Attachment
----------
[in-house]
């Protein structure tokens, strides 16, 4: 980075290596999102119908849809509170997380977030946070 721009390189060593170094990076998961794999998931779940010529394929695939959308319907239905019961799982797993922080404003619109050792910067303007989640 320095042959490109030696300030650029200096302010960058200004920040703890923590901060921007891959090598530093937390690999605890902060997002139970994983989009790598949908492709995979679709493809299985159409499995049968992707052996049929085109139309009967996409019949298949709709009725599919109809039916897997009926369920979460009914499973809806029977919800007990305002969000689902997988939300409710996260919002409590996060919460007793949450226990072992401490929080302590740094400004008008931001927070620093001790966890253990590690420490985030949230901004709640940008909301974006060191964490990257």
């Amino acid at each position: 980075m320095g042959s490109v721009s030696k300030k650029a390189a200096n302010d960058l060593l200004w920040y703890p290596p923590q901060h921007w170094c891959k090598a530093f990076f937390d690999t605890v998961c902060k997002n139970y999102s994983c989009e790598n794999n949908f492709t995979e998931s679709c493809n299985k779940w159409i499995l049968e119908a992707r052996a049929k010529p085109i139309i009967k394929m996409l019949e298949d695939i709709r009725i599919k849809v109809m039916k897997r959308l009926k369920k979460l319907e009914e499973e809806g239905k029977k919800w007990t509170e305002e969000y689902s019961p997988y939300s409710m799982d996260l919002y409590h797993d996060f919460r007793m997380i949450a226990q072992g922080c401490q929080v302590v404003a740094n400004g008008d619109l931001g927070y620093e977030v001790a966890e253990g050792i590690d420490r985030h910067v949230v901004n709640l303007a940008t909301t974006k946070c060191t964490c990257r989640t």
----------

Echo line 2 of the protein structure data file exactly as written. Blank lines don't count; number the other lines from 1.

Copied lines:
């Protein structure tokens, strides 16, 4: 980075290596999102119908849809509170997380977030946070 721009390189060593170094990076998961794999998931779940010529394929695939959308319907239905019961799982797993922080404003619109050792910067303007989640 320095042959490109030696300030650029200096302010960058200004920040703890923590901060921007891959090598530093937390690999605890902060997002139970994983989009790598949908492709995979679709493809299985159409499995049968992707052996049929085109139309009967996409019949298949709709009725599919109809039916897997009926369920979460009914499973809806029977919800007990305002969000689902997988939300409710996260919002409590996060919460007793949450226990072992401490929080302590740094400004008008931001927070620093001790966890253990590690420490985030949230901004709640940008909301974006060191964490990257």